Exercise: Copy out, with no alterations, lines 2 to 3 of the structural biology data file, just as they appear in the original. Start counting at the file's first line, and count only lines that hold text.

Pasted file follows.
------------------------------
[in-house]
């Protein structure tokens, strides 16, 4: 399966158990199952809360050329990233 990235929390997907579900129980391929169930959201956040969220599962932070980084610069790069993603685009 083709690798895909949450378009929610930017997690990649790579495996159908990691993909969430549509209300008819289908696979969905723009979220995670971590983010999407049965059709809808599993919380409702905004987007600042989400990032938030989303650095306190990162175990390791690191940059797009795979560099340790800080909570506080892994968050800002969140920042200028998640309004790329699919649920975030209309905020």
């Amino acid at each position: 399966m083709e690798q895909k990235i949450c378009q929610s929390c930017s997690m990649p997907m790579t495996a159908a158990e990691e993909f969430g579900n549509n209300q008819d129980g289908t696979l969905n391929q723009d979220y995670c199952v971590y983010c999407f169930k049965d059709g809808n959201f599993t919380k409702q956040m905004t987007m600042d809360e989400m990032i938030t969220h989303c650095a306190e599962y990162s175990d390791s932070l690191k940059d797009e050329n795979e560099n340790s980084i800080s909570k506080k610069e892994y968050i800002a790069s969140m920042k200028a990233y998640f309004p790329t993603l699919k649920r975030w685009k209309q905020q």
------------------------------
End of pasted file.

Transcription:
């Protein structure tokens, strides 16, 4: 399966158990199952809360050329990233 990235929390997907579900129980391929169930959201956040969220599962932070980084610069790069993603685009 083709690798895909949450378009929610930017997690990649790579495996159908990691993909969430549509209300008819289908696979969905723009979220995670971590983010999407049965059709809808599993919380409702905004987007600042989400990032938030989303650095306190990162175990390791690191940059797009795979560099340790800080909570506080892994968050800002969140920042200028998640309004790329699919649920975030209309905020």
């Amino acid at each position: 399966m083709e690798q895909k990235i949450c378009q929610s929390c930017s997690m990649p997907m790579t495996a159908a158990e990691e993909f969430g579900n549509n209300q008819d129980g289908t696979l969905n391929q723009d979220y995670c199952v971590y983010c999407f169930k049965d059709g809808n959201f599993t919380k409702q956040m905004t987007m600042d809360e989400m990032i938030t969220h989303c650095a306190e599962y990162s175990d390791s932070l690191k940059d797009e050329n795979e560099n340790s980084i800080s909570k506080k610069e892994y968050i800002a790069s969140m920042k200028a990233y998640f309004p790329t993603l699919k649920r975030w685009k209309q905020q």